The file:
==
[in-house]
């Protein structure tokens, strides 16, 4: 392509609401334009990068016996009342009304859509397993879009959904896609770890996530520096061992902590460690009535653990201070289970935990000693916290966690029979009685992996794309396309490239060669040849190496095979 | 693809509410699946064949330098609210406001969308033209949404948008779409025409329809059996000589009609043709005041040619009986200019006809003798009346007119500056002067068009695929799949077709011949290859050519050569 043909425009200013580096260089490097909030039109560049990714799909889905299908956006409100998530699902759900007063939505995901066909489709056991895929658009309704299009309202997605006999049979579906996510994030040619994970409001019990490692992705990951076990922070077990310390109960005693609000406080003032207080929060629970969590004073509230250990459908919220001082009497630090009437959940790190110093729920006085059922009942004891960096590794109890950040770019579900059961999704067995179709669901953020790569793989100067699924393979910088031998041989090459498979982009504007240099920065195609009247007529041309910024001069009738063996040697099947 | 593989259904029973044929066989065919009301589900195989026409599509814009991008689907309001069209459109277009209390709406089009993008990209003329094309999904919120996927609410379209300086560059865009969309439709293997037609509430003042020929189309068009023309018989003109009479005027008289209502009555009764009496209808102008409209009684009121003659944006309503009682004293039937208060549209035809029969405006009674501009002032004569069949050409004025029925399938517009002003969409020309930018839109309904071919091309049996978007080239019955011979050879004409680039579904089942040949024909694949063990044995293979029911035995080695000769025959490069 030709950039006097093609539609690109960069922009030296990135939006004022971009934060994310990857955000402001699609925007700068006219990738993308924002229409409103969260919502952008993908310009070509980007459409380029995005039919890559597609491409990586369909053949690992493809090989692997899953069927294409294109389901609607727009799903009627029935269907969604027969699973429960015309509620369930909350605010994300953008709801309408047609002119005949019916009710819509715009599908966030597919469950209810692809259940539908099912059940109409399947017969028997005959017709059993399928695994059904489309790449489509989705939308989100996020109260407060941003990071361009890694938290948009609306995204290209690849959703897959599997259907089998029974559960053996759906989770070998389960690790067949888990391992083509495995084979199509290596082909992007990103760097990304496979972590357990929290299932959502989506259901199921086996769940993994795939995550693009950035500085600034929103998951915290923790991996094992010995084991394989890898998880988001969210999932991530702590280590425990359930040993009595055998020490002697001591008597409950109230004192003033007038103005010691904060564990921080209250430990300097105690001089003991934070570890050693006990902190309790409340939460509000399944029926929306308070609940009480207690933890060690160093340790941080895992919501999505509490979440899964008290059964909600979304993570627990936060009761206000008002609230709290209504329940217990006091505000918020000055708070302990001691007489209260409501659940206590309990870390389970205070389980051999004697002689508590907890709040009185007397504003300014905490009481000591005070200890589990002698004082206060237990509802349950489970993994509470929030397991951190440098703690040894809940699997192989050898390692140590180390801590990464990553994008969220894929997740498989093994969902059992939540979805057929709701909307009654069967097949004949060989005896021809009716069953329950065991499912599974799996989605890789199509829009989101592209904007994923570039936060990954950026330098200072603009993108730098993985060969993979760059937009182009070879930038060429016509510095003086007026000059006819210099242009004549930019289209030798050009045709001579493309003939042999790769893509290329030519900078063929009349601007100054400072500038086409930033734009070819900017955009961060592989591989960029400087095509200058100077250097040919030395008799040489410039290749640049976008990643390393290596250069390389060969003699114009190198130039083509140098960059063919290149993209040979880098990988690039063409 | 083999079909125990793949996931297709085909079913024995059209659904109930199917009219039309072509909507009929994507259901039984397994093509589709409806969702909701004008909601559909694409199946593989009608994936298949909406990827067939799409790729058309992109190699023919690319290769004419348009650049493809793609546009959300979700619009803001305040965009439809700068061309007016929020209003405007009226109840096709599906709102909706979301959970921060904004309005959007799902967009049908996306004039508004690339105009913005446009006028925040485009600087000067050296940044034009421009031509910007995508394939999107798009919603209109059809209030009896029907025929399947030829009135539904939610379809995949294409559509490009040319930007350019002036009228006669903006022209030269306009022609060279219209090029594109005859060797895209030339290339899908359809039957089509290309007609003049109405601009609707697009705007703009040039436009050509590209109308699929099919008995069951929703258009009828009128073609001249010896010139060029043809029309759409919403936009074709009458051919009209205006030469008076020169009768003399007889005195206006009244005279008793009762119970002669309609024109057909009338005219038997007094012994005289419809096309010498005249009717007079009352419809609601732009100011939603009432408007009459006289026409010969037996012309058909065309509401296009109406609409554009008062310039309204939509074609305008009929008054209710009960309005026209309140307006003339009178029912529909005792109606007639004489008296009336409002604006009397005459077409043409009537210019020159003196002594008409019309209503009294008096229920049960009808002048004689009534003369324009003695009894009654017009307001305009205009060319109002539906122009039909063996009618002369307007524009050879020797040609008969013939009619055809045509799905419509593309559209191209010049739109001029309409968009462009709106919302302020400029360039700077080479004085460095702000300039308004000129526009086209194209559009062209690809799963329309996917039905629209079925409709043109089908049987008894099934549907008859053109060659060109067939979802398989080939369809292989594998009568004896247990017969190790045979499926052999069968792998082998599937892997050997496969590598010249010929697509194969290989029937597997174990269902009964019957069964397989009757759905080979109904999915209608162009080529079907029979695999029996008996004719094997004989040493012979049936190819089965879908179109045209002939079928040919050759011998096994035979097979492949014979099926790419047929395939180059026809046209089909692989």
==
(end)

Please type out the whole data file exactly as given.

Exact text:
[in-house]
């Protein structure tokens, strides 16, 4: 392509609401334009990068016996009342009304859509397993879009959904896609770890996530520096061992902590460690009535653990201070289970935990000693916290966690029979009685992996794309396309490239060669040849190496095979 | 693809509410699946064949330098609210406001969308033209949404948008779409025409329809059996000589009609043709005041040619009986200019006809003798009346007119500056002067068009695929799949077709011949290859050519050569 043909425009200013580096260089490097909030039109560049990714799909889905299908956006409100998530699902759900007063939505995901066909489709056991895929658009309704299009309202997605006999049979579906996510994030040619994970409001019990490692992705990951076990922070077990310390109960005693609000406080003032207080929060629970969590004073509230250990459908919220001082009497630090009437959940790190110093729920006085059922009942004891960096590794109890950040770019579900059961999704067995179709669901953020790569793989100067699924393979910088031998041989090459498979982009504007240099920065195609009247007529041309910024001069009738063996040697099947 | 593989259904029973044929066989065919009301589900195989026409599509814009991008689907309001069209459109277009209390709406089009993008990209003329094309999904919120996927609410379209300086560059865009969309439709293997037609509430003042020929189309068009023309018989003109009479005027008289209502009555009764009496209808102008409209009684009121003659944006309503009682004293039937208060549209035809029969405006009674501009002032004569069949050409004025029925399938517009002003969409020309930018839109309904071919091309049996978007080239019955011979050879004409680039579904089942040949024909694949063990044995293979029911035995080695000769025959490069 030709950039006097093609539609690109960069922009030296990135939006004022971009934060994310990857955000402001699609925007700068006219990738993308924002229409409103969260919502952008993908310009070509980007459409380029995005039919890559597609491409990586369909053949690992493809090989692997899953069927294409294109389901609607727009799903009627029935269907969604027969699973429960015309509620369930909350605010994300953008709801309408047609002119005949019916009710819509715009599908966030597919469950209810692809259940539908099912059940109409399947017969028997005959017709059993399928695994059904489309790449489509989705939308989100996020109260407060941003990071361009890694938290948009609306995204290209690849959703897959599997259907089998029974559960053996759906989770070998389960690790067949888990391992083509495995084979199509290596082909992007990103760097990304496979972590357990929290299932959502989506259901199921086996769940993994795939995550693009950035500085600034929103998951915290923790991996094992010995084991394989890898998880988001969210999932991530702590280590425990359930040993009595055998020490002697001591008597409950109230004192003033007038103005010691904060564990921080209250430990300097105690001089003991934070570890050693006990902190309790409340939460509000399944029926929306308070609940009480207690933890060690160093340790941080895992919501999505509490979440899964008290059964909600979304993570627990936060009761206000008002609230709290209504329940217990006091505000918020000055708070302990001691007489209260409501659940206590309990870390389970205070389980051999004697002689508590907890709040009185007397504003300014905490009481000591005070200890589990002698004082206060237990509802349950489970993994509470929030397991951190440098703690040894809940699997192989050898390692140590180390801590990464990553994008969220894929997740498989093994969902059992939540979805057929709701909307009654069967097949004949060989005896021809009716069953329950065991499912599974799996989605890789199509829009989101592209904007994923570039936060990954950026330098200072603009993108730098993985060969993979760059937009182009070879930038060429016509510095003086007026000059006819210099242009004549930019289209030798050009045709001579493309003939042999790769893509290329030519900078063929009349601007100054400072500038086409930033734009070819900017955009961060592989591989960029400087095509200058100077250097040919030395008799040489410039290749640049976008990643390393290596250069390389060969003699114009190198130039083509140098960059063919290149993209040979880098990988690039063409 | 083999079909125990793949996931297709085909079913024995059209659904109930199917009219039309072509909507009929994507259901039984397994093509589709409806969702909701004008909601559909694409199946593989009608994936298949909406990827067939799409790729058309992109190699023919690319290769004419348009650049493809793609546009959300979700619009803001305040965009439809700068061309007016929020209003405007009226109840096709599906709102909706979301959970921060904004309005959007799902967009049908996306004039508004690339105009913005446009006028925040485009600087000067050296940044034009421009031509910007995508394939999107798009919603209109059809209030009896029907025929399947030829009135539904939610379809995949294409559509490009040319930007350019002036009228006669903006022209030269306009022609060279219209090029594109005859060797895209030339290339899908359809039957089509290309007609003049109405601009609707697009705007703009040039436009050509590209109308699929099919008995069951929703258009009828009128073609001249010896010139060029043809029309759409919403936009074709009458051919009209205006030469008076020169009768003399007889005195206006009244005279008793009762119970002669309609024109057909009338005219038997007094012994005289419809096309010498005249009717007079009352419809609601732009100011939603009432408007009459006289026409010969037996012309058909065309509401296009109406609409554009008062310039309204939509074609305008009929008054209710009960309005026209309140307006003339009178029912529909005792109606007639004489008296009336409002604006009397005459077409043409009537210019020159003196002594008409019309209503009294008096229920049960009808002048004689009534003369324009003695009894009654017009307001305009205009060319109002539906122009039909063996009618002369307007524009050879020797040609008969013939009619055809045509799905419509593309559209191209010049739109001029309409968009462009709106919302302020400029360039700077080479004085460095702000300039308004000129526009086209194209559009062209690809799963329309996917039905629209079925409709043109089908049987008894099934549907008859053109060659060109067939979802398989080939369809292989594998009568004896247990017969190790045979499926052999069968792998082998599937892997050997496969590598010249010929697509194969290989029937597997174990269902009964019957069964397989009757759905080979109904999915209608162009080529079907029979695999029996008996004719094997004989040493012979049936190819089965879908179109045209002939079928040919050759011998096994035979097979492949014979099926790419047929395939180059026809046209089909692989």